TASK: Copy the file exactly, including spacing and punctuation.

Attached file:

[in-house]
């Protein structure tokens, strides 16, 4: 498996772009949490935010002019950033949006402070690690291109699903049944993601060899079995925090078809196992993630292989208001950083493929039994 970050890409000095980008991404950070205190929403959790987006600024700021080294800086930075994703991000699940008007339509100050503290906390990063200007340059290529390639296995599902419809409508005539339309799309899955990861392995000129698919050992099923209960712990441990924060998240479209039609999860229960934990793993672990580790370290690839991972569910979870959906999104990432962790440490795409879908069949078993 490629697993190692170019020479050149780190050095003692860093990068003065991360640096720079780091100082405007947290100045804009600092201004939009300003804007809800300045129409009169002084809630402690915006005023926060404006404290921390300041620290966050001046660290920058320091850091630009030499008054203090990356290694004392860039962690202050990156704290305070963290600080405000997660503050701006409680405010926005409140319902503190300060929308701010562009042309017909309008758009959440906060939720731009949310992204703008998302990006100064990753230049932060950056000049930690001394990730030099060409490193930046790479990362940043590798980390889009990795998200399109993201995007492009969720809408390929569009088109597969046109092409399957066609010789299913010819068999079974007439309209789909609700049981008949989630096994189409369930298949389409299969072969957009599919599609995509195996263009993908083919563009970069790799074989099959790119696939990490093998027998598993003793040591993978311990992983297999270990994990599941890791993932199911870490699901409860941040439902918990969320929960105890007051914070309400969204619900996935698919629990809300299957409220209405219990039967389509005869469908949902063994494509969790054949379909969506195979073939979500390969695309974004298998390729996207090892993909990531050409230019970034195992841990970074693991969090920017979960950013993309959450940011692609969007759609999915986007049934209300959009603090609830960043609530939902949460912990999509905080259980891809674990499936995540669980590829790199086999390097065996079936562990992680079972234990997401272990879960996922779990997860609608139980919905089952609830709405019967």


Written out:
[in-house]
């Protein structure tokens, strides 16, 4: 498996772009949490935010002019950033949006402070690690291109699903049944993601060899079995925090078809196992993630292989208001950083493929039994 970050890409000095980008991404950070205190929403959790987006600024700021080294800086930075994703991000699940008007339509100050503290906390990063200007340059290529390639296995599902419809409508005539339309799309899955990861392995000129698919050992099923209960712990441990924060998240479209039609999860229960934990793993672990580790370290690839991972569910979870959906999104990432962790440490795409879908069949078993 490629697993190692170019020479050149780190050095003692860093990068003065991360640096720079780091100082405007947290100045804009600092201004939009300003804007809800300045129409009169002084809630402690915006005023926060404006404290921390300041620290966050001046660290920058320091850091630009030499008054203090990356290694004392860039962690202050990156704290305070963290600080405000997660503050701006409680405010926005409140319902503190300060929308701010562009042309017909309008758009959440906060939720731009949310992204703008998302990006100064990753230049932060950056000049930690001394990730030099060409490193930046790479990362940043590798980390889009990795998200399109993201995007492009969720809408390929569009088109597969046109092409399957066609010789299913010819068999079974007439309209789909609700049981008949989630096994189409369930298949389409299969072969957009599919599609995509195996263009993908083919563009970069790799074989099959790119696939990490093998027998598993003793040591993978311990992983297999270990994990599941890791993932199911870490699901409860941040439902918990969320929960105890007051914070309400969204619900996935698919629990809300299957409220209405219990039967389509005869469908949902063994494509969790054949379909969506195979073939979500390969695309974004298998390729996207090892993909990531050409230019970034195992841990970074693991969090920017979960950013993309959450940011692609969007759609999915986007049934209300959009603090609830960043609530939902949460912990999509905080259980891809674990499936995540669980590829790199086999390097065996079936562990992680079972234990997401272990879960996922779990997860609608139980919905089952609830709405019967």